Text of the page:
Op-Ed: Lessons learned for a potential second wave of COVID-19

After witnessing the devastating impact of the early months of the coronavirus pandemic, we are better prepared to tackle the next wave
Dr. Hamid Shaaban

As a leader and physician in Newark’s health care community, I’ve been watching with a cautious sense of trepidation as cases of new COVID-19 have continued to rise in the past month throughout the state.

New Jersey reported 478 newly confirmed cases and one death on Monday. The state was averaging 772 new daily cases over the last week, an increase of 14% compared with the week earlier and up 110% compared with this time last month, according to Inquirer data analysis.

The state also reported 662 people hospitalized with the virus, marking the sixth straight day above 600 and the highest level since August (though well below the highs earlier this year). The second wave is occurring in the face of the reopening of schools, restaurants and businesses. Also, winter is coming, which will force us to spend more time indoors at a time when other respiratory viruses will be resurfacing.

So, are we prepared for the second wave? We witnessed firsthand the devastating impact of the pandemic as it surged through the Garden State in the early months, and I believe that, months later, we have learned lessons on how to effectively tackle the next wave.

Lesson 1: We know more about the virus and how to prevent infection

Scientific evidence and clinical experience demonstrate that the virus is primarily spread by droplets. Airborne transmission occurs mainly through aerosol-generating procedures. It’s very important our planning involves stocking up personal protective equipment in preparation for the coming months.

I continue to advocate for people to wear face masks at all times when in public, socially distance from others by at least 6 feet, avoid large crowds and gatherings, practice good hand hygiene, and stay home and isolated if sick. It is integral for members of the community to adhere to these public health guidelines and to respect the public servants who enforce the emergency rules and regulations.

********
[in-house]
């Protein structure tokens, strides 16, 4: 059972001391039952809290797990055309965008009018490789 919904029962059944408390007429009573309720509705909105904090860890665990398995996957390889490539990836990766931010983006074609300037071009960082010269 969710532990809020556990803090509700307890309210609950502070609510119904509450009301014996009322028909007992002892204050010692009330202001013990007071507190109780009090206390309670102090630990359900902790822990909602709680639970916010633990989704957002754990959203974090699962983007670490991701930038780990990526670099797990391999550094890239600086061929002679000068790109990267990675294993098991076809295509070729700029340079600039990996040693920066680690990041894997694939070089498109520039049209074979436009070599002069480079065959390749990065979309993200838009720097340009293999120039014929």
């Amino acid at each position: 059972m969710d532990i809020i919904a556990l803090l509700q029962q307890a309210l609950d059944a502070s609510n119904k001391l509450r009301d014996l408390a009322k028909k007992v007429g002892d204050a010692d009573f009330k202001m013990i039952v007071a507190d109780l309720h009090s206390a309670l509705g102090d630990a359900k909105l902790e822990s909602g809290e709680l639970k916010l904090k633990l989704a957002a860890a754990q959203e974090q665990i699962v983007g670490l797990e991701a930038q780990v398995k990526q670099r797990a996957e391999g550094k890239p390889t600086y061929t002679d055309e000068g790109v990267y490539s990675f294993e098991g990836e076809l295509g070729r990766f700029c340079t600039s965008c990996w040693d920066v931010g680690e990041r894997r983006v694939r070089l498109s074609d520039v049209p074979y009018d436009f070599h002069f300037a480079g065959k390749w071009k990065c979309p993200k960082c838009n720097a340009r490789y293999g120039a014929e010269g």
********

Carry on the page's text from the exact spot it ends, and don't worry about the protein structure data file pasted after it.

We also will need robust testing capacities in socially distanced clinics, churches and barbershops to effectively identify cases earlier, isolate and contact trace.

I strongly believe that every New Jerseyan who becomes sick, who is admitted into a hospital and who dies because we do not follow the infection control processes is an immense failure of the responsibility we all have toward one another.

Lesson 2: We must ameliorate health care systems and bed capacity to avoid another suspension of interventional or surgical procedures

As we battle the increasing COVID-19 cases, it is critical that the state’s hospitals have available resources and personnel to tackle the rising cases of a “twindemic.” In Essex County, many residents do not have access to medical care because of a wave of hospital closures over the past two decades.

Saint Michael’s Medical Center could have easily been one of those hospitals until the state approved its sale to Prime Healthcare, which resulted in its recovery. And now we are one of the top 20 safety net hospitals in the nation, according to Washington Monthly magazine. The neighborhood we serve is noted for its high incidence of diabetes, hypertension and obesity, which happen to also be significant risk factors for severity and mortality related to COVID-19.

The rise in COVID-19 cases has been stretching the limits of safety net hospitals by compounding the challenges of working with limited beds, thin operating margins and a lean workforce. The pandemic has highlighted what many of us working in urban hospitals have always known — that communities of color live in health care deserts where health care disparities are accentuated.